A couple of you have asked me about the 12th of June incidents and its consequences. Or in other words, that I experienced my first ever emergency landing! It truly was such an event. Not that I want to experience it again, but it certainly makes for some tea-time story!
So everything was going well and smoothly in our EZY8577 flight to Barcelona. We had the usual Crying Toddler of Hell and a group of increassingly drunk ladies shouting abuse at each other at increasingly disturbing levels, insterspersed with love declarations and a lot of "LOCO!" shouting (I guess they meant "crazy! mental!" but didn't realise they were actually using a sustantive and not an adjective). All normal for Barcelona's terms, I guess.
We had just went over the Pyrenees and the captain said the magic "Cabin crew-thanks and prepare for landing" words. In the midst of the returning back to the seats, opening window blinds and fastening seatbelts confusion, I noticed that the plane wasn't taking its usual path. They normally approach Barcelona's airport in parallel with the coast, but this time the plane turned towards the sea. I wondered whether we were going to Mallorca or Ibiza :-) but no, in fact the plane did a little detour, like avoiding somewhere in front of the city, and returned back to its usual approach path... well, sort of. Because then we were flying quite close to the city's coast front and one could distinguish the famous places well: the Sagrada Familia, Agbar Tower, Las Ramblas... "That was odd", I thought. I certainly didn't recall having had so nice views of the city in previous flights!
But the oddities wouldn't stop there. Now the plane started to shake, at first intermittently, then a little bit stronger until it felt like rollercoasting the sky. People were laughing and making fun of the my-stomach-is-funny sensation at the beginning, but once the plane was violently shaking the fun was going away--people were getting scared!
I began to get scared when I noticed we were flying so dangerously close to the industrial area near the port, with all those huge gas and chemical deposits below us. I was thinking: "not here! not here! this isn't a proper place to crash! Crash somewhere with water if you really have to, but not here!"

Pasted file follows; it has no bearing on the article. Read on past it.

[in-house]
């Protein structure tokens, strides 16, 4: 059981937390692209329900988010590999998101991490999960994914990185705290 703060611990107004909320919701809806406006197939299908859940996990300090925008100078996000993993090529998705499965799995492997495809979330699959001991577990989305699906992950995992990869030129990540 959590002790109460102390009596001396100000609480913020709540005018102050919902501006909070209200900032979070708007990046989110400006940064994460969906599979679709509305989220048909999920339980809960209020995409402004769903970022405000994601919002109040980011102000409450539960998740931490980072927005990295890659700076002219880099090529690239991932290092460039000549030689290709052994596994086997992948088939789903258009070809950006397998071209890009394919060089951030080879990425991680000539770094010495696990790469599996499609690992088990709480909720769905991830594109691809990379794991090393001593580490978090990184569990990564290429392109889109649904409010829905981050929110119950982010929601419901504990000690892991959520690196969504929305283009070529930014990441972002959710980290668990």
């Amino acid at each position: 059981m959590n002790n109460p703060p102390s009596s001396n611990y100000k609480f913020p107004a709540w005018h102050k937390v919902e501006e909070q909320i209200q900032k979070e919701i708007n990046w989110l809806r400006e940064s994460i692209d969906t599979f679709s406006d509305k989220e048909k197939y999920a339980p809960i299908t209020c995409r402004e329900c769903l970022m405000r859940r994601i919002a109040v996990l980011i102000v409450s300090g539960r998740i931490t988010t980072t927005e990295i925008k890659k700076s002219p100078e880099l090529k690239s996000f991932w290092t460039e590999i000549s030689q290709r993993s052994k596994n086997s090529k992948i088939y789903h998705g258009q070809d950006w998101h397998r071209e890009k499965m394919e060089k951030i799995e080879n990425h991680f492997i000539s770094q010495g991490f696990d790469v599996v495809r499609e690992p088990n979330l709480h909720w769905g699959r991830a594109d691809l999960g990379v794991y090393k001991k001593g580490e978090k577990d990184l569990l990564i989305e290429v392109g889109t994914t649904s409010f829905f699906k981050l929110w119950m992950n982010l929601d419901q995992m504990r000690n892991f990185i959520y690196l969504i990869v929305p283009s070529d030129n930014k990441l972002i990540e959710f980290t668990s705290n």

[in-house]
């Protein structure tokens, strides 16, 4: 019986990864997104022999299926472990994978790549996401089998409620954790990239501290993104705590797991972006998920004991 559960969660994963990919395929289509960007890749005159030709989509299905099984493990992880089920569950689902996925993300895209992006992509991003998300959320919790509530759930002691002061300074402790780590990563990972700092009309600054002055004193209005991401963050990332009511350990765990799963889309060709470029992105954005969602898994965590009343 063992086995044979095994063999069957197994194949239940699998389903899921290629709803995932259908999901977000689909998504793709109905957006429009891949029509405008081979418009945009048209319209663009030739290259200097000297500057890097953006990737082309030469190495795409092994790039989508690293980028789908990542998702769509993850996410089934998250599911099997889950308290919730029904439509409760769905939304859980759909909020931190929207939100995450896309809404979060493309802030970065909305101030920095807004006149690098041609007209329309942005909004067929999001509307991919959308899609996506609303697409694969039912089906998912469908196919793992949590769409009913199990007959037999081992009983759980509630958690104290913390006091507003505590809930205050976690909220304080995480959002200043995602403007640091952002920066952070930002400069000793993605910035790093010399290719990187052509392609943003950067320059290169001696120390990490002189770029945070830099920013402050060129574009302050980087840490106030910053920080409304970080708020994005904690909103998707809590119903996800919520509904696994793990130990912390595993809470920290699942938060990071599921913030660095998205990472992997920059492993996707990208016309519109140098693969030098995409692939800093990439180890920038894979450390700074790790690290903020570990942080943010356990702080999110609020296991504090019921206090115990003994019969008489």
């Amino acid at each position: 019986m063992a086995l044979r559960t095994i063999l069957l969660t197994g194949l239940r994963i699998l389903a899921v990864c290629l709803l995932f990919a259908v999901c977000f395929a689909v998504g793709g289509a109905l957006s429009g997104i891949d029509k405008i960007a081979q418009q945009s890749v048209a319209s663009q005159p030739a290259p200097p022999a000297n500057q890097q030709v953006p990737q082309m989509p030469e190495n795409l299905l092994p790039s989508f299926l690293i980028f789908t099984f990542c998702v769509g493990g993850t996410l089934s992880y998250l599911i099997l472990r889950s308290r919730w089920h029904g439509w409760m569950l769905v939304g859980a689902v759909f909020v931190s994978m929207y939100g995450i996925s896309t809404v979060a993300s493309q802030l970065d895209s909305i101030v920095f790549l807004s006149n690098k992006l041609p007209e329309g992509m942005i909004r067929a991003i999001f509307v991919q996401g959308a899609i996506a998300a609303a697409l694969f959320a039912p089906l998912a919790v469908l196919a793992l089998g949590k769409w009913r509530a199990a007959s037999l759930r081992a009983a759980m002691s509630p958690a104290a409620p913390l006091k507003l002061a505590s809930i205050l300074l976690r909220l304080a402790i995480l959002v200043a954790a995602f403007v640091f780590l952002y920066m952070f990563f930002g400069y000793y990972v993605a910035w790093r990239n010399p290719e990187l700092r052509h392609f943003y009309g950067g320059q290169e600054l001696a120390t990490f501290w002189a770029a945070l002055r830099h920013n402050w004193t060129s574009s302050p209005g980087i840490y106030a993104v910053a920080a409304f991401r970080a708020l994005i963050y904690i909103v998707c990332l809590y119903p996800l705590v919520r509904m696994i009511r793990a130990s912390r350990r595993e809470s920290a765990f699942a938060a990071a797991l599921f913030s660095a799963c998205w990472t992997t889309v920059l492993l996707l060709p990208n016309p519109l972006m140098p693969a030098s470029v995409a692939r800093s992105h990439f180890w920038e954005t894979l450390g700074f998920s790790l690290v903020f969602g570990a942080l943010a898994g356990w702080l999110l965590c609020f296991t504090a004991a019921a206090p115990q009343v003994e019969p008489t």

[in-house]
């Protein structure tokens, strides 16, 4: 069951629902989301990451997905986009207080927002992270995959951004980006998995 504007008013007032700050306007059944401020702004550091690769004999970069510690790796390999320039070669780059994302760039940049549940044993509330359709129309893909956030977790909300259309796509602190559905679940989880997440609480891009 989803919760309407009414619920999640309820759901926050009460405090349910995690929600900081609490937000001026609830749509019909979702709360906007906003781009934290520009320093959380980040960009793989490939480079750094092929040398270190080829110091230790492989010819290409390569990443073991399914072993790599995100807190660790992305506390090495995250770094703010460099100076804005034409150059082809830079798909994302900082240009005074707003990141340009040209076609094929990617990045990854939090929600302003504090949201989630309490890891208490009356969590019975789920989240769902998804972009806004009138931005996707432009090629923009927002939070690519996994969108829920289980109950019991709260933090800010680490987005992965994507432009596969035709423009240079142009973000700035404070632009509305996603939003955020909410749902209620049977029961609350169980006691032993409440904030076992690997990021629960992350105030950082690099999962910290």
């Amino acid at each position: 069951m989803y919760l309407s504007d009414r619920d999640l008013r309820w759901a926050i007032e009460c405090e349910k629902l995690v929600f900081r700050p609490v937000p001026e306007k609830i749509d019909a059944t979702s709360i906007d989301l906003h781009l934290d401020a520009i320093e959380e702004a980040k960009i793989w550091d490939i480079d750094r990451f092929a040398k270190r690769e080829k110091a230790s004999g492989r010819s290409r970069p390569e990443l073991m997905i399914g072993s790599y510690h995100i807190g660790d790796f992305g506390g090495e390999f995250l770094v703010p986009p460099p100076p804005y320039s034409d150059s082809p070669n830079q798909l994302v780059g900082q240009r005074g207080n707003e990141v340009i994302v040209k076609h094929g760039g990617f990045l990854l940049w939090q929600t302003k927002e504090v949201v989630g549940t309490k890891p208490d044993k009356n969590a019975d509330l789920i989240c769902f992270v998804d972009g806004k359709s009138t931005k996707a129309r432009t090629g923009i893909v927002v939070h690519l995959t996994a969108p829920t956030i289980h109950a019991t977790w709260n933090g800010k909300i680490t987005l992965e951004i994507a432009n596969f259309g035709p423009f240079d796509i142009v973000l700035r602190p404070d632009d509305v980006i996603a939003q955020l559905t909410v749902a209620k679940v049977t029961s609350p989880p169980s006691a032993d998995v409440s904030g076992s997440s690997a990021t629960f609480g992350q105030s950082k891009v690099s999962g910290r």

And at the same time I was thinking: "Actually, I'd rather not crash. I have so many things to do...!"
We kept descending. And shaking. Or--well, being shaken!
All that while getting uncomfortably close to the land, so uncomfortably close that it looked like... it looked like... like it was taking off again?!?!
Yes, at the last very moment the engines whirred with gusto, we felt the pull and the oomph of the sudden motion upwards and I, for one, was damn glad we hadn't crashed!
But what were we going to do now? If the weather was so windy in Barcelona, was the captain going to dare attempting to land again? Or...? If he was going to do that, he was disguising it quite well, since we had gone a long way South already. We were probably over Sitges (which is around 35 km from Barcelona) at that point, and it didn't seem like we were stopping any time soon. I correctly guessed we were headed for the next airport, Reus, which happens to be in the Tarragona province, some 95 km away from Barcelona's airport.
The funny thing with emergency situations is that they push people out of their normal comfort zone, and behaviours that normally would seem odd just turn to look totally normal. For example: starting a conversation with the surrounding passengers and asking them where were we going! I could only speculate (though I turned to be right), but in desperate situations speculation is better than nothing, it seems.
At a certain point the plane started to go down again, but this time it was a proper smooth landing. People clapped, cheered and breathed, so relieved! Only it seemed like we had showed up at some ghost airport! There wasn't any sign saying "REUS" or anything. The lane was faded,and the surrounding greenery consisted in a few dry patches. Only two small aircrafts were in view. It looked more like a hobbyist aerodrome than a commercial airport, and it reminded me a lot to the lonely aerodrome we landed on when we flew an aerostatic globe, but that's for another story!
And we waited. The captain said we would maybe wait and see if weather conditions improved in Barcelona and then we would try to fly back. As you can guess, people weren't specially happy when listening that! If that wasn't possible, he didn't know "what was going to happen with us", as Reus is an small airport and they weren't expecting us, so there wasn't any staff for unloading the luggage and thus we couldn't leave the airport. At that point I was about to suggest that each one of us took his own suitcase from the hold! Ah, if all problems were that easy to solve!
We waited a little more. People kept visiting the toilet as the unexpected roller coaster action had had some effects over the digestive tracts... I was quite fine-happy to be able to tweet about all that!